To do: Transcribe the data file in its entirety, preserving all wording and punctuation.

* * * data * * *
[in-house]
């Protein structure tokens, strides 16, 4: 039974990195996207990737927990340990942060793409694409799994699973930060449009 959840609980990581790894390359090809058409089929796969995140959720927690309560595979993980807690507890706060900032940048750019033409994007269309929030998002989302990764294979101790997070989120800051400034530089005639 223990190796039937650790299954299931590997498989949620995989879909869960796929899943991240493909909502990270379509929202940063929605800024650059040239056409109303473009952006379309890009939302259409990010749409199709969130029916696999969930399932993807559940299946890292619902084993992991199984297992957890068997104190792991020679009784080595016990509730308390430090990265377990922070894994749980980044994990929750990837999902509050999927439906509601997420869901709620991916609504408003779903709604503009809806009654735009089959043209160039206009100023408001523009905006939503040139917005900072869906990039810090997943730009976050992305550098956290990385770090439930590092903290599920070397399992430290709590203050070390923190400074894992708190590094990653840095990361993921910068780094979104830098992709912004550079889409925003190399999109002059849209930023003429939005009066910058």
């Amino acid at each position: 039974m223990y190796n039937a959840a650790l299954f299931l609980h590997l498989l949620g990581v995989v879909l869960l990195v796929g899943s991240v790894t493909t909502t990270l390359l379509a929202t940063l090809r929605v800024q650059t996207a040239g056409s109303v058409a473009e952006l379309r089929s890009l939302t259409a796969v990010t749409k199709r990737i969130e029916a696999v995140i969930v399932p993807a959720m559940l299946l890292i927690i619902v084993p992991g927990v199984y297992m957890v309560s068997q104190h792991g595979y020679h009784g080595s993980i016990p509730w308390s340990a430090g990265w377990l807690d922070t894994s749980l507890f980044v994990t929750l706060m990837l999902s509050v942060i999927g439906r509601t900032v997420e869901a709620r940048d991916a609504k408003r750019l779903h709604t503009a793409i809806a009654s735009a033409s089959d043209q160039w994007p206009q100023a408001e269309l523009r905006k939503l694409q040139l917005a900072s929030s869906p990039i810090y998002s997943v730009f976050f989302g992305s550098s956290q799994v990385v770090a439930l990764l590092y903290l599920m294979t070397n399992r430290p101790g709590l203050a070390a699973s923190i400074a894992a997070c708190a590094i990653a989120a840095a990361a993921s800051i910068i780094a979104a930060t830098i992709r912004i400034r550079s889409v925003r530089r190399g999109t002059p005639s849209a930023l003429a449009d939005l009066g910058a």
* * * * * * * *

[in-house]
């Protein structure tokens, strides 16, 4: 039974990195996207990737927990340990942060793409694409799994699973930060449009 959840609980990581790894390359090809058409089929796969995140959720927690309560595979993980807690507890706060900032940048750019033409994007269309929030998002989302990764294979101790997070989120800051400034530089005639 223990190796039937650790299954299931590997498989949620995989879909869960796929899943991240493909909502990270379509929202940063929605800024650059040239056409109303473009952006379309890009939302259409990010749409199709969130029916696999969930399932993807559940299946890292619902084993992991199984297992957890068997104190792991020679009784080595016990509730308390430090990265377990922070894994749980980044994990929750990837999902509050999927439906509601997420869901709620991916609504408003779903709604503009809806009654735009089959043209160039206009100023408001523009905006939503040139917005900072869906990039810090997943730009976050992305550098956290990385770090439930590092903290599920070397399992430290709590203050070390923190400074894992708190590094990653840095990361993921910068780094979104830098992709912004550079889409925003190399999109002059849209930023003429939005009066910058």
């Amino acid at each position: 039974m223990y190796n039937a959840a650790l299954f299931l609980h590997l498989l949620g990581v995989v879909l869960l990195v796929g899943s991240v790894t493909t909502t990270l390359l379509a929202t940063l090809r929605v800024q650059t996207a040239g056409s109303v058409a473009e952006l379309r089929s890009l939302t259409a796969v990010t749409k199709r990737i969130e029916a696999v995140i969930v399932p993807a959720m559940l299946l890292i927690i619902v084993p992991g927990v199984y297992m957890v309560s068997q104190h792991g595979y020679h009784g080595s993980i016990p509730w308390s340990a430090g990265w377990l807690d922070t894994s749980l507890f980044v994990t929750l706060m990837l999902s509050v942060i999927g439906r509601t900032v997420e869901a709620r940048d991916a609504k408003r750019l779903h709604t503009a793409i809806a009654s735009a033409s089959d043209q160039w994007p206009q100023a408001e269309l523009r905006k939503l694409q040139l917005a900072s929030s869906p990039i810090y998002s997943v730009f976050f989302g992305s550098s956290q799994v990385v770090a439930l990764l590092y903290l599920m294979t070397n399992r430290p101790g709590l203050a070390a699973s923190i400074a894992a997070c708190a590094i990653a989120a840095a990361a993921s800051i910068i780094a979104a930060t830098i992709r912004i400034r550079s889409v925003r530089r190399g999109t002059p005639s849209a930023l003429a449009d939005l009066g910058a």